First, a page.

A Pilot Study to Investigate the Use of tamsulosin in women with Lower Urinary Tract Symptoms (LUTS)

Anurag K. Das, M.D.1, John McKay2, Caroline Doyle, Ph.D.2, Paul Gagnier, M.D., Ph.D.2.
1Beth Israel Deaconess Medical Center, Boston, MA, USA, 2Boehringer Ingelheim, Ridgefield, CT, USA.

Introduction and Objective: Lower urinary tract symptoms (LUTS) are common in women. Although many women have primarily storage (irritative) symptoms, others have a combination of storage and voiding (obstructive) symptoms without having a defined mechanical obstruction. Anti-muscarinic drugs are commonly used to treat women with LUTS whether they have primarily storage or storage and voiding symptoms. It is doubtful that anti-muscarinics improve voiding symptoms, and may actually worsen such symptoms. Alpha-blockers may help in women with LUTS if the predominant symptoms are voiding related. This may be due to bladder neck relaxation as has been shown in children or due to other not yet well-defined mechanisms. Tamsulosin, an alpha 1 a,d subtype selective alpha blocker with minimal side-effects and an excellent safety profile, has anecdotally been noted to improve such symptoms in women. At the time of this study, no validated female LUTS questionnaires were available, and thus the American Urological Association symptom index was used as it best divided symptoms between storage and voiding. This randomized, double-blinded, placebo-controlled study compared the symptomatic improvement afforded by tamsulosin vs. placebo in female LUTS with a significant component of voiding symptoms.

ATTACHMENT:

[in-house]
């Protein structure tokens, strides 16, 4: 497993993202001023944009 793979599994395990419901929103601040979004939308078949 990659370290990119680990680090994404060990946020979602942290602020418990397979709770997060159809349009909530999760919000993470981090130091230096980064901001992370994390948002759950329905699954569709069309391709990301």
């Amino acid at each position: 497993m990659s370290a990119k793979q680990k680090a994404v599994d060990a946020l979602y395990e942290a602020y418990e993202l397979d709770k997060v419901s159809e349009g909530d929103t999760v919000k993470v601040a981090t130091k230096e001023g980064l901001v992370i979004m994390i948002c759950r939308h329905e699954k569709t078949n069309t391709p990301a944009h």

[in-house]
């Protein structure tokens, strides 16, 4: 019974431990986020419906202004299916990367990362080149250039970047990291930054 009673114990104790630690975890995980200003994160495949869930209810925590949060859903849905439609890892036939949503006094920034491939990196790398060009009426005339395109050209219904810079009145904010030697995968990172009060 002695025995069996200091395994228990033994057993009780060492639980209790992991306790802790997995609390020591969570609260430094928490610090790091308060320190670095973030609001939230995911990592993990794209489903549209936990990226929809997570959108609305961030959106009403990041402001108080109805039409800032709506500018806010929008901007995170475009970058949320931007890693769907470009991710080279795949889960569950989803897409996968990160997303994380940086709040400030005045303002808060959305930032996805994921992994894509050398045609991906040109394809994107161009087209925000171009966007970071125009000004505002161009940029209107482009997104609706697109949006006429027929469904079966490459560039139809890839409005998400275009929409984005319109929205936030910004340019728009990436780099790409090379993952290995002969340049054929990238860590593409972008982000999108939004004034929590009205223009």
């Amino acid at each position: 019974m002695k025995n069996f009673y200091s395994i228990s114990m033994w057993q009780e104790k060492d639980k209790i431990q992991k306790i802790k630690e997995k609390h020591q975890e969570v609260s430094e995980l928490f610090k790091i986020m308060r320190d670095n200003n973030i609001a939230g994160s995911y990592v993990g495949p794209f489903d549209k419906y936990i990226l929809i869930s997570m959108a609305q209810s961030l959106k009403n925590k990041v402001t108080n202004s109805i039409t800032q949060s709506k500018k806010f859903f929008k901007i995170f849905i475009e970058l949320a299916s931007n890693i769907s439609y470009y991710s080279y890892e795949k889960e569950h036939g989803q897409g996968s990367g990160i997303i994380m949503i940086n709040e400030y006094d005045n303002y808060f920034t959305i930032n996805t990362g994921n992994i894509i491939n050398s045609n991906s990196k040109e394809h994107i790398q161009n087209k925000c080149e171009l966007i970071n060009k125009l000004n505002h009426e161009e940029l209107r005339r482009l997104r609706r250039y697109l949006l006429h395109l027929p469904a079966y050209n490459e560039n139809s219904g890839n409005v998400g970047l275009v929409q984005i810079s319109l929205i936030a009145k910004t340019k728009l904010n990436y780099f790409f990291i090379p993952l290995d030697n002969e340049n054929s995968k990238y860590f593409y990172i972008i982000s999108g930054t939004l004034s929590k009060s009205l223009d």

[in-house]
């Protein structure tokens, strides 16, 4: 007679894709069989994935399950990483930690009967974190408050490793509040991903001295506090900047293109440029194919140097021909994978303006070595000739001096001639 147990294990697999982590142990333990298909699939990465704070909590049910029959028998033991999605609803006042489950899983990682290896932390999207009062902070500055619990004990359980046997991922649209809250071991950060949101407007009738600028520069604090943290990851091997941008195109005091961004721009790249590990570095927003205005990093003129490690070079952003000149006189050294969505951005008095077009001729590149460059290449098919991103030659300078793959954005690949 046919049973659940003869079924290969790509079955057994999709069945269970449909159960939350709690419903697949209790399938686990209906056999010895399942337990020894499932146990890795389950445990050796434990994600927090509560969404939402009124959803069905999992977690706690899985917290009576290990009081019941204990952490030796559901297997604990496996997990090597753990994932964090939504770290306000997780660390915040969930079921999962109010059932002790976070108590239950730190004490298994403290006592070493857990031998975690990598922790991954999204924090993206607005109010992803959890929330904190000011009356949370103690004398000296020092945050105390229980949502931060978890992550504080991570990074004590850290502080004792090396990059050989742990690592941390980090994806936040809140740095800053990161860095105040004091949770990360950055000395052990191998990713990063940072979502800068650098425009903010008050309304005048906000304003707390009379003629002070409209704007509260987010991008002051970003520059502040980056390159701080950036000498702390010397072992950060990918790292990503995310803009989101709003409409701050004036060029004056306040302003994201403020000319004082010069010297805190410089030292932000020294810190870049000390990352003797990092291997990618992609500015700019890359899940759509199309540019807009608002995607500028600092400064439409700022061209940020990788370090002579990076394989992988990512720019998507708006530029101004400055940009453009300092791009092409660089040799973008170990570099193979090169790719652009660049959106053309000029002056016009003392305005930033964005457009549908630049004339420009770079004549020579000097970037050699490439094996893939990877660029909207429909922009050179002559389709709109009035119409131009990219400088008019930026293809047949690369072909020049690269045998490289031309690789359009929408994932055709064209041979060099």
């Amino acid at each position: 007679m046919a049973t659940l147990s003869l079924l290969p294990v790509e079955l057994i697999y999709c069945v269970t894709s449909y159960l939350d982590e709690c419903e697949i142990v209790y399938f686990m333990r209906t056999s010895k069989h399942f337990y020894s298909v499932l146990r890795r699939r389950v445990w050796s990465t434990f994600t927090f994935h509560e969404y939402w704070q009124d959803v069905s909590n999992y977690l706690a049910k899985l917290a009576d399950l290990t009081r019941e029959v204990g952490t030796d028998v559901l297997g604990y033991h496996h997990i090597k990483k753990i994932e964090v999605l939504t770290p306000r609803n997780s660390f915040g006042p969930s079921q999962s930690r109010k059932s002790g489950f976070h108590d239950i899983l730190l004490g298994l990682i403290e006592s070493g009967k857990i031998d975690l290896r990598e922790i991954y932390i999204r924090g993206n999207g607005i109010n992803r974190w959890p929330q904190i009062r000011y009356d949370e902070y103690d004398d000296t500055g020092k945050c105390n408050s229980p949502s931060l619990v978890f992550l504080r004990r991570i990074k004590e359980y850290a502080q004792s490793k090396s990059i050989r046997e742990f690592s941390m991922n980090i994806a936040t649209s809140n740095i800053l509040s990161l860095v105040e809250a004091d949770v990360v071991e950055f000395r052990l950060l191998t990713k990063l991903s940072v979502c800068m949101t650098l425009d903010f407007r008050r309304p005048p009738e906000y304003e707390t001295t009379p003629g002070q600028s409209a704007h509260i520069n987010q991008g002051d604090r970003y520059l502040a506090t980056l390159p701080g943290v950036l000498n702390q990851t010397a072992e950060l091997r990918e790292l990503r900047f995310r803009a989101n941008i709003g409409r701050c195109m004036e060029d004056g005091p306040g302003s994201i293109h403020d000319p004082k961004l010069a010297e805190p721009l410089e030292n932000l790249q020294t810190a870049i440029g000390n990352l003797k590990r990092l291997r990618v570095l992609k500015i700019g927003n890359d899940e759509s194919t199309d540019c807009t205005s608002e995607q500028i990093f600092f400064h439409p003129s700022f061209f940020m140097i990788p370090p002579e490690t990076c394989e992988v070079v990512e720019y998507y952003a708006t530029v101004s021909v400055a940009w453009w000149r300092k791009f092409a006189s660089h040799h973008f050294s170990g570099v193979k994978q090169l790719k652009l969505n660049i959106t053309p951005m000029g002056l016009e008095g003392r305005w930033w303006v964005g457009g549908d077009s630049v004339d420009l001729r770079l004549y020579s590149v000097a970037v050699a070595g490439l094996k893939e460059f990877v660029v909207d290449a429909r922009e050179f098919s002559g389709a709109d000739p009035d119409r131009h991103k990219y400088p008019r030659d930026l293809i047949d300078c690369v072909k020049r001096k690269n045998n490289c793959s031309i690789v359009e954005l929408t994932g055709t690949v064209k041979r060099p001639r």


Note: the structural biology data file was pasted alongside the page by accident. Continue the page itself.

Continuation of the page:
Methods: Women with an AUA total symptom score > 13, AUA Obstructive score > 5, were randomized into a double blind, placebo- controlled trial of eight weeks duration. Patients were randomized to tamsulosin 0.4mg or placebo once daily. The AUA symptom index was the primary measure of efficacy. The Incontinence Impact Questionnaire and Urinary Distress Inventory Questionnaire were secondary endpoints.

Total AUA Symptom Score and Change From Baseline
AUA symptom scorePlaceboTamsulosin 0.4 mgAUA symptom scorePlaceboTamsulosin 0.4 mg
All Patients (13-35)N=33N=37Severe (20-35)N=15N=21
Change From Baseline-4.0-5.2Change From Baseline-2.8-8.7*
*P=0.017 (tamsulosin 0.4mg versus placebo)

Tamsulosin was well tolerated.
Conclusions: Evaluating all patients, the change from baseline in AUA score was in favor of tamsulosin but did not reach statistical significance compared to placebo. However, the subset of patients with a total AUA score > 20 showed a statistically significant improvement from tamsulosin treatment. Considering the relatively small number of patients, the improvement appears clinically significant. However, these results must be confirmed in a trial designed to specifically look at this patient population as the primary prespecified analysis.
Allowed Count: 2,280
Current Count: 1,965

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